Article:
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MBW:A Dynamic Global Model for Planktonic Foraminifera

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This is a summary and extension of A Dynamic Global Model for Planktonic Foraminifera by I. Fraile, M. Schulz, S. Mulitza, and M. Kucera , Biogeosciences Discussions, 4323-4384 (26 November 2007). All information comes from this source. Article reviewed and extended by Mariah Walton and Nick Levine.

Summary

In 'A Dynamic Global Model for Planktonic Foraminifera', Fraile et al. (2007) introduce a model for four species of planktic foraminifera, which are significant for their frequent use as paleocean proxies. The model is roughly based on Michaelis-Menten kinetics, and models foram population growth as a function of optimal temperature and food concentration. The biotic and abiotic factors that influence foram growth rates were determined using a 2-dimensional global mixed-layer ocean ecosystem model. Simulated outputs were then compared to actual samples to validate the model.

Study Features:

  • To predict the flux in food and nutrient availability, an ocean ecosystem model was implemented that uses hydrographic data derived from a previously described ocean circulation model. The ecosystem model determines nutrient distributions as well as the abundances of different planktonic organisms.
  • The foram growth model uses an ordinary differential equation, with parameter values obtained from the ocean ecosystem model output. The temperature dependence of foram abundances assumes a Gaussian distribution of the foram species within its temperature range.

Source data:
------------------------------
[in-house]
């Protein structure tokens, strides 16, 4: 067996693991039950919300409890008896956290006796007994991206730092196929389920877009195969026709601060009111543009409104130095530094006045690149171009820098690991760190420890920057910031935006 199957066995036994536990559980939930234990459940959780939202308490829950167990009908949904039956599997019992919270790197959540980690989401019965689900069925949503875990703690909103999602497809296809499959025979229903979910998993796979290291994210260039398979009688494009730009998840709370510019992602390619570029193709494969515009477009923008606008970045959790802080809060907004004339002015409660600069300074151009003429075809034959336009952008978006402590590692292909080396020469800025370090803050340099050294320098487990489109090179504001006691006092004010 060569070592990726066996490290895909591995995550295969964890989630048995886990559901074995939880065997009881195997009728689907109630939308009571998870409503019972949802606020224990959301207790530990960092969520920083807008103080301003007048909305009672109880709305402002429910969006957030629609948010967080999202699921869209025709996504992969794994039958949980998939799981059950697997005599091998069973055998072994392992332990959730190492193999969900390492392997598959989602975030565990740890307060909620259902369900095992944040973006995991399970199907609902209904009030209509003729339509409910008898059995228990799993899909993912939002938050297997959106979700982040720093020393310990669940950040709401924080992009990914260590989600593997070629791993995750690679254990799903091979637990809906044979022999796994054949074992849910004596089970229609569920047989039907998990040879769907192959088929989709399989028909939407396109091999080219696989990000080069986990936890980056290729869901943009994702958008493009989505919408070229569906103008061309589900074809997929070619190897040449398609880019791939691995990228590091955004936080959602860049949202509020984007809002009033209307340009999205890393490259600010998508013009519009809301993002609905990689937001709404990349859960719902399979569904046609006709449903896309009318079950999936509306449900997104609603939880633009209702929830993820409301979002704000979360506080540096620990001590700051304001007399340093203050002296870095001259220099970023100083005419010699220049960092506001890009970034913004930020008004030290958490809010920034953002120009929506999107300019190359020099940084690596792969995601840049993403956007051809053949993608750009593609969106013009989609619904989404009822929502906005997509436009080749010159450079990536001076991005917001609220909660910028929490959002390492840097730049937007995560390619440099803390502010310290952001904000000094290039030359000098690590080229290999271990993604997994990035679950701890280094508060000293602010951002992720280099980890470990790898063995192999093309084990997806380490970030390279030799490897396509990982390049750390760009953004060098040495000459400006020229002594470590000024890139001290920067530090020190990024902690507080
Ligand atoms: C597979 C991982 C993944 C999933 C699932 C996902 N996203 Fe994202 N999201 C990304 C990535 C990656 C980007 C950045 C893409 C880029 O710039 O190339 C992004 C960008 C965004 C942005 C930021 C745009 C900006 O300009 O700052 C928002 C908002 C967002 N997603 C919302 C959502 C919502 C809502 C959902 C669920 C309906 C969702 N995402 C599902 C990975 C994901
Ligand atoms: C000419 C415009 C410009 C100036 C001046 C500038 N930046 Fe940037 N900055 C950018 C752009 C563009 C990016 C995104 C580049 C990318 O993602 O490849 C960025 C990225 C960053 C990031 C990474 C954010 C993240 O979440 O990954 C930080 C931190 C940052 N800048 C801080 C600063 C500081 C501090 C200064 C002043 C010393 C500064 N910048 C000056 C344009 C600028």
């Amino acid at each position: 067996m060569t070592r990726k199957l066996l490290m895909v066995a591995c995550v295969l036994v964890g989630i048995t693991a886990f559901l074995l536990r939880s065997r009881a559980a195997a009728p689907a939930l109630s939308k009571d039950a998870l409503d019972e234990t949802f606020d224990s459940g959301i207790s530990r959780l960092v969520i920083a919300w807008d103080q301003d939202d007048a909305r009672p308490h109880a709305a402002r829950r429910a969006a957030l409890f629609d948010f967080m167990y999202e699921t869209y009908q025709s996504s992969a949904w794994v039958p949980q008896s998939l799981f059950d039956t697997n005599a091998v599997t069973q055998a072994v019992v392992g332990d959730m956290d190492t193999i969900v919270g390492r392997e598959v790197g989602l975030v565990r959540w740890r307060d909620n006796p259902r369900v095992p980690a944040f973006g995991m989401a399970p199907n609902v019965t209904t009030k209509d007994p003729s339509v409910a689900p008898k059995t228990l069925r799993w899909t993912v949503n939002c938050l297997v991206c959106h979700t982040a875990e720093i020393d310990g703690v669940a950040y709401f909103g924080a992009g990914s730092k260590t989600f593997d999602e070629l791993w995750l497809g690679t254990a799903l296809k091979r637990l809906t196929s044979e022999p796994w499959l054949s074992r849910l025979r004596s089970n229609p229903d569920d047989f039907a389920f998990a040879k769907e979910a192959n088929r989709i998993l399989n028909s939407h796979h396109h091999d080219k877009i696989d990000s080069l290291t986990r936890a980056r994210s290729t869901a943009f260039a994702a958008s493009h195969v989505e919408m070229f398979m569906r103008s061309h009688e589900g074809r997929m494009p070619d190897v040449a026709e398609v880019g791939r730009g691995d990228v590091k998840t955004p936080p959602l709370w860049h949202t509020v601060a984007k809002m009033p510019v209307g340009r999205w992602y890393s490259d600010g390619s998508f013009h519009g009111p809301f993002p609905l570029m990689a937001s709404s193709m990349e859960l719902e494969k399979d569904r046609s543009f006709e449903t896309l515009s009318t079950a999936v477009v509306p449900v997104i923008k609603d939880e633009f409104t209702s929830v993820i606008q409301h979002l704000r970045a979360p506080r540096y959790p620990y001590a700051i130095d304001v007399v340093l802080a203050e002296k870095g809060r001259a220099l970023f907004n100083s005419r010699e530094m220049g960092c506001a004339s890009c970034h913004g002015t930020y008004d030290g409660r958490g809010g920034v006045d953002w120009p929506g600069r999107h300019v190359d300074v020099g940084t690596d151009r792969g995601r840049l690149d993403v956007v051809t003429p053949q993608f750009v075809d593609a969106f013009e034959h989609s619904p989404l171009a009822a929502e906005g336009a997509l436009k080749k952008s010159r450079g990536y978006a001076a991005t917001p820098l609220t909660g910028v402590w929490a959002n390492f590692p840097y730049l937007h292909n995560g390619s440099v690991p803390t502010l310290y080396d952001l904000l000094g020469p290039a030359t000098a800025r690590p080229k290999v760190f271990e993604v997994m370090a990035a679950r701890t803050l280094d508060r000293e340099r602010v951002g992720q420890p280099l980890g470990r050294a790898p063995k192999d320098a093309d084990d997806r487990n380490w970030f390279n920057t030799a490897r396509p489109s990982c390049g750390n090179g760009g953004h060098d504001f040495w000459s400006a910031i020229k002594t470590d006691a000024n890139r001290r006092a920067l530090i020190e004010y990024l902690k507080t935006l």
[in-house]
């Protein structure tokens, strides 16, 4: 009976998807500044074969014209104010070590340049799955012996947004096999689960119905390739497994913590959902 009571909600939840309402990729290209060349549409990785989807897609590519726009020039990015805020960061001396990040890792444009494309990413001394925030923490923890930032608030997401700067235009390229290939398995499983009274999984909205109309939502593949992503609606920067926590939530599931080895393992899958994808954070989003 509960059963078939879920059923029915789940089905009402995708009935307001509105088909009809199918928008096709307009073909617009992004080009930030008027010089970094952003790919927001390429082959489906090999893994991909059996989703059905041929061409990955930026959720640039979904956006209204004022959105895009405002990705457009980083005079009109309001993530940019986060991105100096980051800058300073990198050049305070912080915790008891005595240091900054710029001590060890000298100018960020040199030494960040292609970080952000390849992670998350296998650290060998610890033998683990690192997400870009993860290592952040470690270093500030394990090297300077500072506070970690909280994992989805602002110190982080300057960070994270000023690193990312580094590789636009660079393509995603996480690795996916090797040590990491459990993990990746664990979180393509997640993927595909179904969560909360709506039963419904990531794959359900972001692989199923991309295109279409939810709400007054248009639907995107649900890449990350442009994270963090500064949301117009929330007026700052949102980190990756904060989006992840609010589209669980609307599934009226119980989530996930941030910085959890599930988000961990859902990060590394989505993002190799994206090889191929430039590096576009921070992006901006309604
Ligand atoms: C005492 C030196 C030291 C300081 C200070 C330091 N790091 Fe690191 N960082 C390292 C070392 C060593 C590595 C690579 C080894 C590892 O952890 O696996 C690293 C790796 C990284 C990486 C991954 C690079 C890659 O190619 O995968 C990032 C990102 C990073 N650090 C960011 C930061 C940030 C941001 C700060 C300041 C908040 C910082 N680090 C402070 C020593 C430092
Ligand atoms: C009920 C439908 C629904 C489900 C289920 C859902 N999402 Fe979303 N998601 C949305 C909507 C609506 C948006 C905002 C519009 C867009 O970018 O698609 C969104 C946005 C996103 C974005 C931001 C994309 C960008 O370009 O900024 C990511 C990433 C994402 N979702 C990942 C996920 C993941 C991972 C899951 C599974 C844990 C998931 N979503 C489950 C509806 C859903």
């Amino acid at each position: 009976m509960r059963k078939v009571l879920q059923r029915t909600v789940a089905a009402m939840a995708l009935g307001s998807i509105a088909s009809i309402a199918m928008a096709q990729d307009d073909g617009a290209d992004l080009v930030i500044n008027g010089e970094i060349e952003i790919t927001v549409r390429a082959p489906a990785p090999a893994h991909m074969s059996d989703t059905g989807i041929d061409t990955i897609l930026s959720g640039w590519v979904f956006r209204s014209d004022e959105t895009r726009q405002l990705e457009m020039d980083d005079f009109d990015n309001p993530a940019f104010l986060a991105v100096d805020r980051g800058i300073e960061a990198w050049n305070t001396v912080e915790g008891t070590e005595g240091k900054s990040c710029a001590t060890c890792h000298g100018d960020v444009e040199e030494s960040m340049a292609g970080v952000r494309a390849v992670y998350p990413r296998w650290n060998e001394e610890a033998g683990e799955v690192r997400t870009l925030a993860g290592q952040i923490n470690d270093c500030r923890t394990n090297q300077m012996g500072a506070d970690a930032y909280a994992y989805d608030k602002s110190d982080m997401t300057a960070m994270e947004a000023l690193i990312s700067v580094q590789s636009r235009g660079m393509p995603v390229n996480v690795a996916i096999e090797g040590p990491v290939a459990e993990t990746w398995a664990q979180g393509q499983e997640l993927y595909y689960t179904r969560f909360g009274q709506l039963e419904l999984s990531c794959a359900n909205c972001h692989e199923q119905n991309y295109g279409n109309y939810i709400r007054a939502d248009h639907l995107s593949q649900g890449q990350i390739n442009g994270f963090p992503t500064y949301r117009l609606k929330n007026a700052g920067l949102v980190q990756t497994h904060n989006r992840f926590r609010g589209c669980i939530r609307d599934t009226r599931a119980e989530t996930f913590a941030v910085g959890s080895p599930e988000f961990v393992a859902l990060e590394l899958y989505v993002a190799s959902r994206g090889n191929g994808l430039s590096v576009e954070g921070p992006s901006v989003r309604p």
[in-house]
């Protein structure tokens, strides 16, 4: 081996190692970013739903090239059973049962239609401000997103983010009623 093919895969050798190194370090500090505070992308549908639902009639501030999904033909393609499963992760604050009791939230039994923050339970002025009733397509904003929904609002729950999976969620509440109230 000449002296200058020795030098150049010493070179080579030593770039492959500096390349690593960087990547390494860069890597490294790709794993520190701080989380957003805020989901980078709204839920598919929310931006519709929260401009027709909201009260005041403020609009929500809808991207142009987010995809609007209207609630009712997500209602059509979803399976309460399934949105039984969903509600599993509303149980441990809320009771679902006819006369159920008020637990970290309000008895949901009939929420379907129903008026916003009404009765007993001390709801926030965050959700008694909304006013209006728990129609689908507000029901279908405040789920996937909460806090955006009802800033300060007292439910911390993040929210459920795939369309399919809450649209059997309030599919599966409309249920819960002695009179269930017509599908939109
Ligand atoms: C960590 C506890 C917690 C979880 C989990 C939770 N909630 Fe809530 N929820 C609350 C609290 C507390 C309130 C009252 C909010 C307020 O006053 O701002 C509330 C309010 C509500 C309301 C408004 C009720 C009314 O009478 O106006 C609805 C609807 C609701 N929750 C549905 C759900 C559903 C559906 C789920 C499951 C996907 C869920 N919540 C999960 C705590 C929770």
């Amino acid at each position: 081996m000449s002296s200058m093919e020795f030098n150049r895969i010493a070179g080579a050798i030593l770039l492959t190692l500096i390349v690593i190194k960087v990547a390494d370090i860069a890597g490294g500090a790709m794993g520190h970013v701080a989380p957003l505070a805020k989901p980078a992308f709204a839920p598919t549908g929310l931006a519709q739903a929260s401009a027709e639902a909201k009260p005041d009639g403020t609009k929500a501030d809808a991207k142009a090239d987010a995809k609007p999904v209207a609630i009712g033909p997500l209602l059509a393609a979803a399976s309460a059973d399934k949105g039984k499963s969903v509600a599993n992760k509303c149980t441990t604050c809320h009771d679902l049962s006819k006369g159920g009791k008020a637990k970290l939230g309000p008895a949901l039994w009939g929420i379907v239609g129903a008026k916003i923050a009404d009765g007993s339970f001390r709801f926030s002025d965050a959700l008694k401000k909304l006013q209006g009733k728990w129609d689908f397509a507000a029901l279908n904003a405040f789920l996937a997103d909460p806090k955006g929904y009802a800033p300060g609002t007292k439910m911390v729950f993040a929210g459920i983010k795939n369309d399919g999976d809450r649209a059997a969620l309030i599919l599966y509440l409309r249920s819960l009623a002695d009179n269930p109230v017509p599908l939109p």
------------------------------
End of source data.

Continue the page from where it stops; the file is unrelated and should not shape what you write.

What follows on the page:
• The PLAFOM model of foram biomass concentrations uses a modified Michaelis-Menten kinetics equation.
  • This model was designed for 5 marine planktonic foraminifera taxa, including one species that has 2 morphological variants.

The model, however, still remains fairly new and untested. To better establish model sensitivities to the key parameters (Temperature and food Concentration), we looked at the isolated model and set our own inputs. By establishing different scenarios of food magnitude and variability, as well as different magnitudes and variabilities of T, we were able to determine that the model responds strongly to both variables, but in different ways. Temperature plays a larger role in governing the seasonal shape of the foram population, while food largely drives the overall magnitude.

Biological System

Foraminifera (forams) are single celled protists that live in ocean. They can live on the ocean floor (benthic forams), or in the upper mixed layer of the ocean (planktonic forams). Forams build microscopic shells out of calcium carbon or particulate grains, allowing us to identify them even after they're dead. We care about them because they play an important role in the carbon cycle, but perhaps more importantly they are the most frequently used proxy for past ocean environments. Much of this proxy work requires assumptions about species preferences for different environments, ideally based on observations (i.e. we need to know where things like to live now, and why, before we can understand why they were living in set places in the past). But most proxy records, and even some modern observations, are highly limited in their temporal resolution, frequently representing several year averages.